Today's show rundown: Today's Theme is lack confidence in our Government. From the FBI, to the CDC, to the FDA, these organizations are SHOWING us to NOT trust them. The Government has a long history of lying to us. Most of the time it is for their benefit, and NOT ours. FDR and the media lied to us about his polio for crying out loud. The MSM is their main accomplice, and it is proving exhausting to the American People. Chuck talks a little about Chris Wallace. How that this guy was supporting Biden, no matter what. When it comes to news at Fox, he is considered to be the lead, and he is just failing to press President Biden on anything and support the ridiculous decisions that have been taking place in that administration. Can you be, or can there be a true Moderate now days? Chuck is not sure that it is even possible. He is registered as a republican just so he can vote in the primaries. Mark agrees there are very few people in politics that are trying to tell the truth. The bravest person in Media right now is Tucker Carlson, he throws it out there and takes more risks than anybody on Fox. Neither one of us here at BFT will lie to you. That is not to say that we won't make a mistake, but we will come back on and ADMIT it, and apologize for said mistake. It is never going to happen to be deliberate, we want to serve you and serve this great Country. We do this show because it is civic responsibility for both of us. We know how frustrated you folks are, we feel the same way. Give H2Max a try and let us know what you think: buyh2max.com Help us bring you the best content possible. Due to the left's boycotts of those who advertise with Conservatives, we have had a number of advertisers back-out to avoid possible backlash. Support the show and gain access to even more content at https://www.patreon.com/bftpodcast Don't forget to leave us a voicemail for the chance to have it played on a future episode. You can do so by clicking the link. https://bluntforcetruth.com/voicemail/ Also, check out the store on our website to get your own Blunt Force Truth gear. https://store.bluntforcetruth.com/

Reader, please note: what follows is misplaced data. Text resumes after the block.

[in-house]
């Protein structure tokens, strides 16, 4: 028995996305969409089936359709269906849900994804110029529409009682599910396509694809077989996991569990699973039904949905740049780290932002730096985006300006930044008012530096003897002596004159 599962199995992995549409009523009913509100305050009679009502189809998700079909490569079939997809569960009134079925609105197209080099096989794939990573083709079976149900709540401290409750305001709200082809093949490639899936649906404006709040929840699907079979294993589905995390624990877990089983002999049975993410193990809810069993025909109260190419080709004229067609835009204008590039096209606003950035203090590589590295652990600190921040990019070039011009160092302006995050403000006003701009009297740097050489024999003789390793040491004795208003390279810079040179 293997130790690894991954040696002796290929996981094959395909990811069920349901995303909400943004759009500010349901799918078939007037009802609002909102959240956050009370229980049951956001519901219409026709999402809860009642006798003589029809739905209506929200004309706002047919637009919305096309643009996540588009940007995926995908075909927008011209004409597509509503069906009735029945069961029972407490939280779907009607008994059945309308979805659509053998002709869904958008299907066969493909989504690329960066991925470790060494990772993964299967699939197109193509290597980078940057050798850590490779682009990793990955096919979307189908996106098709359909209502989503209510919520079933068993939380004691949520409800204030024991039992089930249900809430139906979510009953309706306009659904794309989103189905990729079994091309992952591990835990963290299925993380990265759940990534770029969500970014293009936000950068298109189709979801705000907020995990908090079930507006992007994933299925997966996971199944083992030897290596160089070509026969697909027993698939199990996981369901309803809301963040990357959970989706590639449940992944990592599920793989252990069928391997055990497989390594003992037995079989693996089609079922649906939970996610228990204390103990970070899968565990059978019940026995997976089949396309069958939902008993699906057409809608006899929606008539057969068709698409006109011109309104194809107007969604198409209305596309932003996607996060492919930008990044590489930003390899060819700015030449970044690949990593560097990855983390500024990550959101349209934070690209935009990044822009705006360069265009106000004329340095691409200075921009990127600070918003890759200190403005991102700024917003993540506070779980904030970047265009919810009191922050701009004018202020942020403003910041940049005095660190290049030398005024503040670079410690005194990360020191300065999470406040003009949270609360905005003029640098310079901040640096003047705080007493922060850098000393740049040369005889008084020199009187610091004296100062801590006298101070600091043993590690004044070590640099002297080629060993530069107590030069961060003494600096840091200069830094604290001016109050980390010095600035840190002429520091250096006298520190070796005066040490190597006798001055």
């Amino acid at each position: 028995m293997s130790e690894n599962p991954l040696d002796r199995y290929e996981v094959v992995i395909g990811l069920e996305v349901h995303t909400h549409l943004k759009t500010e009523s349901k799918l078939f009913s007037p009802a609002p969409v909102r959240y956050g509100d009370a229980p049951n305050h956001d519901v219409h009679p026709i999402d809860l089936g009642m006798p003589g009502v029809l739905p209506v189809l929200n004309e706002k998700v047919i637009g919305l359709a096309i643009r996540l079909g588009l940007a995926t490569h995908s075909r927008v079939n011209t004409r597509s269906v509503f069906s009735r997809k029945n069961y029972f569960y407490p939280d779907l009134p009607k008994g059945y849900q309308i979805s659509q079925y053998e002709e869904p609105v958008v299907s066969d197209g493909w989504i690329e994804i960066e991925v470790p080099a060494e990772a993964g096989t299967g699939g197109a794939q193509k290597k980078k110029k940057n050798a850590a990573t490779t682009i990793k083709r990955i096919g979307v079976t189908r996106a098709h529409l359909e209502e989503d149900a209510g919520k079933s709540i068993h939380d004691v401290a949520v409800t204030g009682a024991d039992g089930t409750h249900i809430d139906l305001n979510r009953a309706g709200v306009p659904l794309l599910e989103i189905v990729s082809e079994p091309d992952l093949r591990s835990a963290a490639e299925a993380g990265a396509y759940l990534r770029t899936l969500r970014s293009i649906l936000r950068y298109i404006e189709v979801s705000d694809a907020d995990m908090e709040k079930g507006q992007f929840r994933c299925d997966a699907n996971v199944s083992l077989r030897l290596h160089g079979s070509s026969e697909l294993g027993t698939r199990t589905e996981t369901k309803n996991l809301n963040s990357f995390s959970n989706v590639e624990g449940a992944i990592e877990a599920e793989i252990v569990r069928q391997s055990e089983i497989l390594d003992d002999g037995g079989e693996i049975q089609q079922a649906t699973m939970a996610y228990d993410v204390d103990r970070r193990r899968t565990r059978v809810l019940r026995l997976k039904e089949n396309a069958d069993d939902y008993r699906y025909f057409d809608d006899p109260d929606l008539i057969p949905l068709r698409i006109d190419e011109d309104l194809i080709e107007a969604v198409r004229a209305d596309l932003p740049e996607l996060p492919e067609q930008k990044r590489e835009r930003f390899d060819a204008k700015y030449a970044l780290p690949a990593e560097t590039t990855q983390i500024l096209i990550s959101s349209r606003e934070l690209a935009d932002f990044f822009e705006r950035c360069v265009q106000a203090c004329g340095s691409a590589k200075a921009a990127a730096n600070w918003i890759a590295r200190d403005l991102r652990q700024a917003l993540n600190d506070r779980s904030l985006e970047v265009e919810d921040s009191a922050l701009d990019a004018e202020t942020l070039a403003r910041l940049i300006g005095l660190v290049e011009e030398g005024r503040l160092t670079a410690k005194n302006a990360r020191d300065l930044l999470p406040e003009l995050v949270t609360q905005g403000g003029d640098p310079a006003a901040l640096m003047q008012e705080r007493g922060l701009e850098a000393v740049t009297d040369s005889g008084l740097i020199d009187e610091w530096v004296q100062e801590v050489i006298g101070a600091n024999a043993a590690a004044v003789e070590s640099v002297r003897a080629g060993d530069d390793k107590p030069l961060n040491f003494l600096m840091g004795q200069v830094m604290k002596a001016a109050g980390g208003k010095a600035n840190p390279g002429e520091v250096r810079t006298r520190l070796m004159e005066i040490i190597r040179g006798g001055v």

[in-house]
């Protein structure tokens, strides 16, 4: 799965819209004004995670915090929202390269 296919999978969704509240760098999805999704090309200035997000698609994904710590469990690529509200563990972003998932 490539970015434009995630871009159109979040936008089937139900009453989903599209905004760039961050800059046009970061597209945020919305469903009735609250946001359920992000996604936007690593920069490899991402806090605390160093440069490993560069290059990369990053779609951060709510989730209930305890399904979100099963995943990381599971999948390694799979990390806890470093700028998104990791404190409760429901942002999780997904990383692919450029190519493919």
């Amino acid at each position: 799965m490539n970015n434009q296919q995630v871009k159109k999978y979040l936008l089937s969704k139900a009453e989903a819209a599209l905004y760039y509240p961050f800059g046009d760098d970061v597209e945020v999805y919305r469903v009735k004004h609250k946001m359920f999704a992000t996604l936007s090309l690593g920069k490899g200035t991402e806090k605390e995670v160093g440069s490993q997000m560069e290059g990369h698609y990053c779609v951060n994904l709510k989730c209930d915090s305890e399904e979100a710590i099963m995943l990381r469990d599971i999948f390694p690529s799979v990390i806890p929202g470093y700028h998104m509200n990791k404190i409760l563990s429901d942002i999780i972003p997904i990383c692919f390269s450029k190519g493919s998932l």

American Conservative University
The Battle of Midway. WW2. From the Book- God‘s Hand on America: Divine Providence in the Modern Era

American Conservative University

Play Episode Listen Later Sep 6, 2021 73:52


Book- God's Hand on America: Divine Providence in the Modern Era by Michael Medved. Narrated by: Michael Medved Publisher's Summary The national radio host and best-selling author of The American Miracle reveals the happy accidents, outrageous coincidences, and flat-out miracles that continue to shape America's destiny. "The book isn't just inspiring; it reignites faith in God and the country upon which He has so richly dispensed his blessings." (Ben Shapiro, The Daily Wire) Has God withdrawn his special blessing from the United States? Americans ponder that painful question in troubled times, as we did during the devastation of the Civil War and after the assassinations of the '60s, and as we do in our present polarization. Yet, somehow - on battlefields, across western wilderness, and in raucous convention halls - astounding events have reliably advanced America, restoring faith in the Republic's providential protection. In this provocative historical narrative, Michael Medved brings to life 10 haunting tales that reveal this purposeful pattern, including: A near-fatal carriage accident forces Lincoln's secretary of state into a canvas-and-steel neck brace that protects him from a would-be assassin's knife thrusts, allowing him two years later to acquire Alaska for the United States. A sudden tidal wave of Russian Jewish immigration, beginning in 1881, coincides with America's rise to world leadership, fulfilling a biblical promise that those blessing Abraham's children will themselves be blessed. Campaigning for president, Theodore Roosevelt takes a bullet in the chest, but a folded speech in his jacket pocket slows its progress and saves his life. At the Battle of Midway, US planes get lost over empty ocean and then miraculously reconnect for five minutes of dive-bombing that wrecks Japan's fleet, convincing even enemy commanders that higher powers intervened against them. A behind-the-scenes "conspiracy of the pure of heart" by Democratic leaders forces a gravely ill FDR to replace his sitting vice president - an unstable Stalinist - with future White House great Harry Truman. These and other little-known stories build on themes of The American Miracle, Medved's best seller about America's remarkable rise. The confident heroes and stubborn misfits in these stories shared a common faith in a master plan, which continues to unfold in our time. God's Hand on America confirms that the founders were right about America's destiny to lead and enlighten the world.   Visit Michael Medveds history website at http://www.medvedhistorystore.com/ These courses can be a bit expensive but worth it. All of the Michael Medved History Series are highly recommended by ACU. 

David Feldman Show
Texas Aborts Roe v. Wade, Episode 1270

David Feldman Show

Play Episode Listen Later Sep 3, 2021 398:13